The Purpose of Education

This post is my contribution to an ongoing project organized by purpos/ed, “a non-partisan, location-independent organization aiming to kickstart a debate around the question: What’s the purpose of education?“  It is an honor to have my post included among the other amazing bloggers that have also contributed their responses at http://purposed.org.uk/archives/.

The purpose of education is to help students develop a lifelong love of learning.

Don’t you remember what school was like at age 6 and 7? I do. I had teachers that liked to have us explore, play, laugh and smile. I wanted to go to school and I wanted to learn.

I see this in my second grader. There is no “boring”. There is no memorization of facts. She wants to research topics she interested in and report them to her classmates. She reads, write, draws, thinks and discusses.

What happened between 2nd and 3rd grade?

My 3rd grader's bookcase

An appreciation and love for learning at school is something that is absent from the life of my 3rd grader. At homework time, she says:

  • Mom, I can’t draw my comic figures for this report, I have to do it the right way.
  • Mom, I can’t ask my teacher that, she might get mad at me.
  • Mom, I can’t use the computer for my spelling lists, I have to do this worksheet.
  • Mom, I can’t read that book, I have to read this one.
  • Mom, I hate homework.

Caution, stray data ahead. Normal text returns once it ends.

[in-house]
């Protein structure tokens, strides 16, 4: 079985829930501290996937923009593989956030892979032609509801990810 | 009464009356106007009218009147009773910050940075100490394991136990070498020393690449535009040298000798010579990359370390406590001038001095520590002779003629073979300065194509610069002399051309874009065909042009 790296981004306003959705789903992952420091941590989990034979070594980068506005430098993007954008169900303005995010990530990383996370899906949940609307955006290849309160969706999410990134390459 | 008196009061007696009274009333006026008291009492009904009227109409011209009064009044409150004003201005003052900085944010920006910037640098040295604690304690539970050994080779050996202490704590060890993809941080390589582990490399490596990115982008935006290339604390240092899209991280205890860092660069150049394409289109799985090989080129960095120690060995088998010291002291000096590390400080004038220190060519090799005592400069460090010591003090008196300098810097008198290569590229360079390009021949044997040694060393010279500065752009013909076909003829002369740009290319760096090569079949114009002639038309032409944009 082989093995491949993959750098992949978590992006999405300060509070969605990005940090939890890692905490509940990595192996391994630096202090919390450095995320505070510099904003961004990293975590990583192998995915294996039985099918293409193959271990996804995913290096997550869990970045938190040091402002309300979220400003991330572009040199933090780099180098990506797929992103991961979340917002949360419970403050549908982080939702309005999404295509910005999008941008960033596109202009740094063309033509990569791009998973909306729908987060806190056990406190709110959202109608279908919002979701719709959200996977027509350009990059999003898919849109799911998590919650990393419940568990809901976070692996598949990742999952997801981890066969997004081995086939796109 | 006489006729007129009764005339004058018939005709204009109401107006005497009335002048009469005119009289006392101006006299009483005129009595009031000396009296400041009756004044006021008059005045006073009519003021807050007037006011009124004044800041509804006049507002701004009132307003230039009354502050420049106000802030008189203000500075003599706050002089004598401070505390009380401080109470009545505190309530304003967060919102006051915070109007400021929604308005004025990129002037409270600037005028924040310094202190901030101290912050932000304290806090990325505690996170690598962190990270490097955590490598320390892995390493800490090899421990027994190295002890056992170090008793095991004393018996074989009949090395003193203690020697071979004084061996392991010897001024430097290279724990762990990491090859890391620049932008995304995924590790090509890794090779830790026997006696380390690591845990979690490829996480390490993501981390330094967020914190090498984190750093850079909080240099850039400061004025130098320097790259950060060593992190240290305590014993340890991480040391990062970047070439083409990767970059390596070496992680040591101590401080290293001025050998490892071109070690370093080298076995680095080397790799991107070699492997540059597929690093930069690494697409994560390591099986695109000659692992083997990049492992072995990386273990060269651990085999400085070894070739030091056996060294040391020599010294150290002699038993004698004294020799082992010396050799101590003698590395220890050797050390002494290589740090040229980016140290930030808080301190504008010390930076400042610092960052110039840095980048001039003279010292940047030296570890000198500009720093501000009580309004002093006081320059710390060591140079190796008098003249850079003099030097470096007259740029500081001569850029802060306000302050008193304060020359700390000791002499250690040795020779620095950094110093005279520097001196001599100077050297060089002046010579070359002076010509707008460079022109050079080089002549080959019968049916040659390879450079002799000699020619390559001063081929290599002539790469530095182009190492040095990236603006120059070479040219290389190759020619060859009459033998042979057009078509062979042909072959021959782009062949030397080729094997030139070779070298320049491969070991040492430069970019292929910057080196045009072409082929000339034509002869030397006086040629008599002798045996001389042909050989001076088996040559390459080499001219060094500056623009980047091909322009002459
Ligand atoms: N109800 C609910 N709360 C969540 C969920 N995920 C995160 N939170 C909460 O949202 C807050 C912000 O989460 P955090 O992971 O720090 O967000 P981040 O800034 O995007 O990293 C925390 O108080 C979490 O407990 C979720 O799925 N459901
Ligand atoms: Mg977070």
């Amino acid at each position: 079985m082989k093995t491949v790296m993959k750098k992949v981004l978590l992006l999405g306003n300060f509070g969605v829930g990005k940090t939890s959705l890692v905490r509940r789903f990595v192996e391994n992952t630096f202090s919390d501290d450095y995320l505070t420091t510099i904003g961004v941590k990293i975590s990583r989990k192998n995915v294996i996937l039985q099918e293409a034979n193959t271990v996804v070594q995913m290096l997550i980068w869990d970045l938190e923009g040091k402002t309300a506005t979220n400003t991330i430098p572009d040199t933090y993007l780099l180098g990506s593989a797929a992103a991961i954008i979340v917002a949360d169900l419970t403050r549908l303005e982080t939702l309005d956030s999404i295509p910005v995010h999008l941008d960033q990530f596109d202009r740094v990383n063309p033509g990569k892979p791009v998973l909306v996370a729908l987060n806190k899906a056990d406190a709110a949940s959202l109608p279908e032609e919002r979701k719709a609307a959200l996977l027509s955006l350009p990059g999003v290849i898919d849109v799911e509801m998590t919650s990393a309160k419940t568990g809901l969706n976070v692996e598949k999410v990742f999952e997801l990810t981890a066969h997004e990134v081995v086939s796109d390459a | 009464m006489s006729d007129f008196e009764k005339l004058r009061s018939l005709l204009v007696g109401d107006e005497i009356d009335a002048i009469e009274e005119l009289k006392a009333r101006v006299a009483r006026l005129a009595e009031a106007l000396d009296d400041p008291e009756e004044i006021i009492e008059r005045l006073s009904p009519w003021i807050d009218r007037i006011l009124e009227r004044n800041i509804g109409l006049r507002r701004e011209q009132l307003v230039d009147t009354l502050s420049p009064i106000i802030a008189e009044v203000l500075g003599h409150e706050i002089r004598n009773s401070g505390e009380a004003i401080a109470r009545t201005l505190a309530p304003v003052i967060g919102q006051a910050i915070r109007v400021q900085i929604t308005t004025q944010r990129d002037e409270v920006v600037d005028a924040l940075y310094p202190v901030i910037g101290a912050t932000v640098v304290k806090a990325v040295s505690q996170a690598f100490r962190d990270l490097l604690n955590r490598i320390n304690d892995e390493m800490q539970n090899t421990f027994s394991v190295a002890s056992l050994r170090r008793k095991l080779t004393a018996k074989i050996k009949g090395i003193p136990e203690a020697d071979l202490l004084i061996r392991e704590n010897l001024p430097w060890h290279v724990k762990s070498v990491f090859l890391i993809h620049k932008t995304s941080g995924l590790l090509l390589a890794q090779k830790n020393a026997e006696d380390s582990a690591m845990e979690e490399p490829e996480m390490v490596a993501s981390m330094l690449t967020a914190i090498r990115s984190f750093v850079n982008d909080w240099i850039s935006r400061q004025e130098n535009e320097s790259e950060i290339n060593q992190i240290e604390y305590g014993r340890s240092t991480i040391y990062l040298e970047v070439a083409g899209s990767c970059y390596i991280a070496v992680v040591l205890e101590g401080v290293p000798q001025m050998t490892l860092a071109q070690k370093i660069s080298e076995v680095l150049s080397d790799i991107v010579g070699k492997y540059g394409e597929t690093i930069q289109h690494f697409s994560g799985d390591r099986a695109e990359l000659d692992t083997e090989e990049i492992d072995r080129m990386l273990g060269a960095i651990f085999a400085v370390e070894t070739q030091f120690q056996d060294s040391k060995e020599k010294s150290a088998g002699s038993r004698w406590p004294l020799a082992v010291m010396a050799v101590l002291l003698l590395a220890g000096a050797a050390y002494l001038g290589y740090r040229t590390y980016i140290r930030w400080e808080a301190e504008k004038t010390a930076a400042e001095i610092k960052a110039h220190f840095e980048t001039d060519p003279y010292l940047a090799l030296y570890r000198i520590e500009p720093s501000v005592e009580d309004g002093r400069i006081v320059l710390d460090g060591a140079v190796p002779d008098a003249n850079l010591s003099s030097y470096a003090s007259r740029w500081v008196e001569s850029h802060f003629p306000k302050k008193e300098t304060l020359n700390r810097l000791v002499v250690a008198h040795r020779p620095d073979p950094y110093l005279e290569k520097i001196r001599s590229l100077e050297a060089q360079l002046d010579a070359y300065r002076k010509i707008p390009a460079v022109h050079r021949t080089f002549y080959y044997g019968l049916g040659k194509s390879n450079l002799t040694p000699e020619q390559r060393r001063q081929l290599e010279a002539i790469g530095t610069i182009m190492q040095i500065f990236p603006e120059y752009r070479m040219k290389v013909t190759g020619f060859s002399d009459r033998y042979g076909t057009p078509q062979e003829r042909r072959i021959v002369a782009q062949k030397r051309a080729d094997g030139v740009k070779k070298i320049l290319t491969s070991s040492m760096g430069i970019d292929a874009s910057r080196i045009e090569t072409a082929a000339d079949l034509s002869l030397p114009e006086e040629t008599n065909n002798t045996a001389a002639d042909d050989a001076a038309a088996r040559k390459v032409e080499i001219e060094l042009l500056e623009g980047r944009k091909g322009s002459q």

• Mom, I don’t like school
  • Mom, school is boring.

It goes on everyday, seven days a week. (Yes, she has homework seven days a week.)

What should we do? Or, how can we help? (Or what should I do and how can I help?)

Do our pre-service and in-service teachers getting enough experience, training and time for:

  • Enthusiasm
  • Empathy
  • Respect
  • Self-confidence
  • Self-awareness
  • The ability to reflect

Because if we can encourage all of this in our teachers, there is a glimmer of hope that they will model them well for our children.

I admit I am critical of those that work with my two girls. Shouldn’t I be? But, I acknowledge that perhaps some are not prepared in the sense that their education and experiences didn’t give them the opportunities to develop enthusiasm, empathy, respect, self-confidence, self-awareness and the ability to reflect.

We need passionate teachers. We need to cultivate a love of learning in all our students. I believe that before test scores rise, more children graduate from high school, and more graduates go to college, we need to focus on the purpose of education – nurturing a love of learning.